In the most recent episode of PCWorld’s “The Full Nerd” podcast, Thomas Petersen, who is commonly known as TAP in the industry, spoke as a representative of Intel Arc. He talked about the journey of their first generation GPU architecture, Alchemist, and what we can anticipate in the future. TAP began by discussing the sales of Intel’s Alchemist or 1st Generation of Arc, stating that they have met the company’s expectations, and that they could potentially improve even further, especially given the value proposition that Intel is offering, including a recent price reduction on the Arc A750 down to $249 US.
Petersen also discussed the progress made by the software and development team in terms of drivers over the last few months. They were able to address some major performance issues with DX9 API and delivered a wide variety of driver releases for the latest AAA games on day-0 and day-1. In fact, the number of those releases has surpassed what AMD offers and is now comparable to NVIDIA, which is quite impressive.
All of this effort will undoubtedly prove beneficial in the development of the second generation of discrete GPUs and graphics card lineup, which is known as Arc Battlemage. While Tom couldn’t reveal specifics at this time, he did mention that the majority of their design team, including those working on the architecture and software, are currently focused on this project. The architecture itself will include some exciting new technologies, and most importantly, it will address some of the issues discovered at the architecture-level in the Alchemist GPUs. These issues would not have existed if Intel had already released a first-generation GPU. However, now that they have, they can address these concerns and ensure that Battlemage works even better right from the start.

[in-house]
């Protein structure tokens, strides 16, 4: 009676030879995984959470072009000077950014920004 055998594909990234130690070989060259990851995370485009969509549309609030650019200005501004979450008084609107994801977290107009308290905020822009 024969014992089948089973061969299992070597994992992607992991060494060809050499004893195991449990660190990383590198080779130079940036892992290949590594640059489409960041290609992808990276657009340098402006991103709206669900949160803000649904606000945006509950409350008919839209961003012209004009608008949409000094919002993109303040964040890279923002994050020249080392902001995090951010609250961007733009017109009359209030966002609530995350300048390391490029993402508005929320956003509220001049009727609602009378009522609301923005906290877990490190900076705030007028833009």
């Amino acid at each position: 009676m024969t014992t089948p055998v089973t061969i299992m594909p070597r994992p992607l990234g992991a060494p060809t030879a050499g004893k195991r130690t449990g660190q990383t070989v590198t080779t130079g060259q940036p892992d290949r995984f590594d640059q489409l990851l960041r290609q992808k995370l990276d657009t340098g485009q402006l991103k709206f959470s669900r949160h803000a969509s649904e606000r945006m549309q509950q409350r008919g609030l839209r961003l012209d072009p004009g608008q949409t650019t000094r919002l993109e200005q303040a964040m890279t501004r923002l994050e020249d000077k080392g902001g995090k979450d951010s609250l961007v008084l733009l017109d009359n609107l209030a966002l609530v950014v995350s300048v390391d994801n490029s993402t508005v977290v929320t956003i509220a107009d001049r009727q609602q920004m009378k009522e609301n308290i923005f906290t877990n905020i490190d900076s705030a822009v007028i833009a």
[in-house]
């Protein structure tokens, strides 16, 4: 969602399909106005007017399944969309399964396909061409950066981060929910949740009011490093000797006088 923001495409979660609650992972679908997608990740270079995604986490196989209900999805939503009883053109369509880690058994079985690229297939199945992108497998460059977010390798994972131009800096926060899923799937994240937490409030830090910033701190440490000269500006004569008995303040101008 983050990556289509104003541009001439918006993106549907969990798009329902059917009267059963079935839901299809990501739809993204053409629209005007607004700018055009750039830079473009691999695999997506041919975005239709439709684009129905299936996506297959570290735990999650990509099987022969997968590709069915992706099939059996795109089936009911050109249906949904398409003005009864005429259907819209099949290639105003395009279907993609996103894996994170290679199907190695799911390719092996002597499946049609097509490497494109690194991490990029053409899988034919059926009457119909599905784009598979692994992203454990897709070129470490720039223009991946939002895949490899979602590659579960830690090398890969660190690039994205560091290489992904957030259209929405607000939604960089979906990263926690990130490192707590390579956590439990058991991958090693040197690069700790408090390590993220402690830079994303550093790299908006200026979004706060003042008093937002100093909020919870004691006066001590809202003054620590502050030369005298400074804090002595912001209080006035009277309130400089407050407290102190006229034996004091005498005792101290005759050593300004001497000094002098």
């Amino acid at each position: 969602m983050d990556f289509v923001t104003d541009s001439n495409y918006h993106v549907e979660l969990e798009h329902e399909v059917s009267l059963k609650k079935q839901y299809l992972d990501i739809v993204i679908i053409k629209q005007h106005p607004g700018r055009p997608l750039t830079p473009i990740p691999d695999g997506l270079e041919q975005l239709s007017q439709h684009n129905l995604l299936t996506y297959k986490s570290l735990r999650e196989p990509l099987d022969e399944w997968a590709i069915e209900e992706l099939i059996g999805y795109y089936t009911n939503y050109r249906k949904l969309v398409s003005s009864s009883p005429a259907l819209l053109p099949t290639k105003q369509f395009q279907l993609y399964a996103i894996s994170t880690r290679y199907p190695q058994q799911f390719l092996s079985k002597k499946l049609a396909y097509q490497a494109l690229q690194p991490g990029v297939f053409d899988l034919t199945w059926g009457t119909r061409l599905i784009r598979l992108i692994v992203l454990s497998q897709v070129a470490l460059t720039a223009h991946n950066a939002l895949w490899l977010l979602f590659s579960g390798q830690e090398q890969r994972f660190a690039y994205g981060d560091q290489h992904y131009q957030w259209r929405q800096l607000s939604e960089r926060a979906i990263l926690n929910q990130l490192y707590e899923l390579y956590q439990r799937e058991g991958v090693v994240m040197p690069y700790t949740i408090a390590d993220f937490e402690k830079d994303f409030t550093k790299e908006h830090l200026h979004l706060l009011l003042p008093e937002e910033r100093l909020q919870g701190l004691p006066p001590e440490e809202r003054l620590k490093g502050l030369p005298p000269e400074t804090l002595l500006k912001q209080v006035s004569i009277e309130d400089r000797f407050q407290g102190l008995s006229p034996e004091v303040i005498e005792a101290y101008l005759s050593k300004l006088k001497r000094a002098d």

The focus was on improving DX12 scaling, enhancing ray tracing capabilities, and even exploring AI features. However, it seems that Intel is not yet prepared to adopt NVIDIA’s AI-driven Frame Generation technology. They claim that it is not desirable for AI to handle that type of work. This is not to suggest that Frame Generation is not an improvement, but the approach taken by NVIDIA may not be necessary. AMD expressed similar sentiments in a recent interview, where David Wang, the head of RTG, commented that while NVIDIA’s approach is undoubtedly impressive, they believe that AI can be beneficial in other areas.
It’s important to note that both Intel and NVIDIA utilize AI hardware on their GPUs for upscaling techniques, such as XeSS and DLSS. AMD’s FSR 3 is scheduled to be released later this year, but the company has yet to provide much information beyond the claim of a 2x performance increase over FSR 2. AI-driven Frame Generation is an entirely separate topic, and if Intel and AMD were to adopt it on their GPUs, it would be intriguing to see what approach they would take.
Regarding the product lineup, recent leaks from the roadmap indicate that there will be a soft refresh of the Arc Alchemist series, codenamed Alchemist+, later this year. However, Battlemage is not expected until 2024, and we can anticipate more details later this year. We are aware that Intel is developing two Battlemage GPU versions, known as Xe2-HPG for Discrete and Xe2-LPG for integrated, and once again, Raja Koduri is dedicated to the Arc GPU roadmap. Intel has also stated that it will make every effort not to disappoint the gaming community in the future, and gamers can anticipate the same performance per dollar value as with the first generation of Arc.